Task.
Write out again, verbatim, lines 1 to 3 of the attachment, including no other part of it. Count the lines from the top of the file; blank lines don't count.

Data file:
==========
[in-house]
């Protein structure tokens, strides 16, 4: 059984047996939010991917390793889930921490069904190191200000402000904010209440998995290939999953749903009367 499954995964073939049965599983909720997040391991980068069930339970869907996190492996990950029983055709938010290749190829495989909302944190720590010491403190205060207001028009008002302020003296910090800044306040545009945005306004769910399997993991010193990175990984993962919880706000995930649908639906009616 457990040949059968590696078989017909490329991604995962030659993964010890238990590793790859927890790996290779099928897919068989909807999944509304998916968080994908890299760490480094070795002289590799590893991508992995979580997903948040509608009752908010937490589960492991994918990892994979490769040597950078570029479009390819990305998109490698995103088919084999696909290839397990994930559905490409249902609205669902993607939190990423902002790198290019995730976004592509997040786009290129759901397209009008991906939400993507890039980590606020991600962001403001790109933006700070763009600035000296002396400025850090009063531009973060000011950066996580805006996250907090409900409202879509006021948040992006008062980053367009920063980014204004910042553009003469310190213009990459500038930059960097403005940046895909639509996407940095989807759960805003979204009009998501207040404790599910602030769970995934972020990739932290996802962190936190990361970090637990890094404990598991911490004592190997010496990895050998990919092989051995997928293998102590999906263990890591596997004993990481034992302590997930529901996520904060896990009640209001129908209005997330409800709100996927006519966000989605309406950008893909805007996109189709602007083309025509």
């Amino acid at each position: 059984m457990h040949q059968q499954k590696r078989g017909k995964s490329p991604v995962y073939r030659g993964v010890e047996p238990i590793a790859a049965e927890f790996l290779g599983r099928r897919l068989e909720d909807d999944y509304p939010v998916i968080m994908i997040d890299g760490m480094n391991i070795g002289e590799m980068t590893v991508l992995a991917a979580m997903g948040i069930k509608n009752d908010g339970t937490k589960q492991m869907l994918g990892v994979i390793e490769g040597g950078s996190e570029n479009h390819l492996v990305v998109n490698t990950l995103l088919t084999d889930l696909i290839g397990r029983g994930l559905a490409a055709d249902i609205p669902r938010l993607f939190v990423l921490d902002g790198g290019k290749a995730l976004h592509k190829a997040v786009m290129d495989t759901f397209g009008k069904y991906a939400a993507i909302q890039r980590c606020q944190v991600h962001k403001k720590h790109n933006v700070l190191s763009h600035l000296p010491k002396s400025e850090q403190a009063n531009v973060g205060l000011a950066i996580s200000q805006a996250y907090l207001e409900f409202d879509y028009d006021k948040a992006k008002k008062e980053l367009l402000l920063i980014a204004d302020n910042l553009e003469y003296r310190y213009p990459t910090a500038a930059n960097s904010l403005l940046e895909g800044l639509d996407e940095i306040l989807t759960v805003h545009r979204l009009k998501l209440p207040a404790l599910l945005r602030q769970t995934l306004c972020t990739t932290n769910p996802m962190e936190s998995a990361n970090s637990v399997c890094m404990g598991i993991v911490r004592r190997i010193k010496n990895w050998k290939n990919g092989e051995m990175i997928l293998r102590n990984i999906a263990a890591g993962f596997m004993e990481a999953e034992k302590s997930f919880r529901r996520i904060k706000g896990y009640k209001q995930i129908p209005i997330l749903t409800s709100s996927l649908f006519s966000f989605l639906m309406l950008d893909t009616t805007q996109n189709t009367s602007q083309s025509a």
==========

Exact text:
[in-house]
């Protein structure tokens, strides 16, 4: 059984047996939010991917390793889930921490069904190191200000402000904010209440998995290939999953749903009367 499954995964073939049965599983909720997040391991980068069930339970869907996190492996990950029983055709938010290749190829495989909302944190720590010491403190205060207001028009008002302020003296910090800044306040545009945005306004769910399997993991010193990175990984993962919880706000995930649908639906009616 457990040949059968590696078989017909490329991604995962030659993964010890238990590793790859927890790996290779099928897919068989909807999944509304998916968080994908890299760490480094070795002289590799590893991508992995979580997903948040509608009752908010937490589960492991994918990892994979490769040597950078570029479009390819990305998109490698995103088919084999696909290839397990994930559905490409249902609205669902993607939190990423902002790198290019995730976004592509997040786009290129759901397209009008991906939400993507890039980590606020991600962001403001790109933006700070763009600035000296002396400025850090009063531009973060000011950066996580805006996250907090409900409202879509006021948040992006008062980053367009920063980014204004910042553009003469310190213009990459500038930059960097403005940046895909639509996407940095989807759960805003979204009009998501207040404790599910602030769970995934972020990739932290996802962190936190990361970090637990890094404990598991911490004592190997010496990895050998990919092989051995997928293998102590999906263990890591596997004993990481034992302590997930529901996520904060896990009640209001129908209005997330409800709100996927006519966000989605309406950008893909805007996109189709602007083309025509």
């Amino acid at each position: 059984m457990h040949q059968q499954k590696r078989g017909k995964s490329p991604v995962y073939r030659g993964v010890e047996p238990i590793a790859a049965e927890f790996l290779g599983r099928r897919l068989e909720d909807d999944y509304p939010v998916i968080m994908i997040d890299g760490m480094n391991i070795g002289e590799m980068t590893v991508l992995a991917a979580m997903g948040i069930k509608n009752d908010g339970t937490k589960q492991m869907l994918g990892v994979i390793e490769g040597g950078s996190e570029n479009h390819l492996v990305v998109n490698t990950l995103l088919t084999d889930l696909i290839g397990r029983g994930l559905a490409a055709d249902i609205p669902r938010l993607f939190v990423l921490d902002g790198g290019k290749a995730l976004h592509k190829a997040v786009m290129d495989t759901f397209g009008k069904y991906a939400a993507i909302q890039r980590c606020q944190v991600h962001k403001k720590h790109n933006v700070l190191s763009h600035l000296p010491k002396s400025e850090q403190a009063n531009v973060g205060l000011a950066i996580s200000q805006a996250y907090l207001e409900f409202d879509y028009d006021k948040a992006k008002k008062e980053l367009l402000l920063i980014a204004d302020n910042l553009e003469y003296r310190y213009p990459t910090a500038a930059n960097s904010l403005l940046e895909g800044l639509d996407e940095i306040l989807t759960v805003h545009r979204l009009k998501l209440p207040a404790l599910l945005r602030q769970t995934l306004c972020t990739t932290n769910p996802m962190e936190s998995a990361n970090s637990v399997c890094m404990g598991i993991v911490r004592r190997i010193k010496n990895w050998k290939n990919g092989e051995m990175i997928l293998r102590n990984i999906a263990a890591g993962f596997m004993e990481a999953e034992k302590s997930f919880r529901r996520i904060k706000g896990y009640k209001q995930i129908p209005i997330l749903t409800s709100s996927l649908f006519s966000f989605l639906m309406l950008d893909t009616t805007q996109n189709t009367s602007q083309s025509a």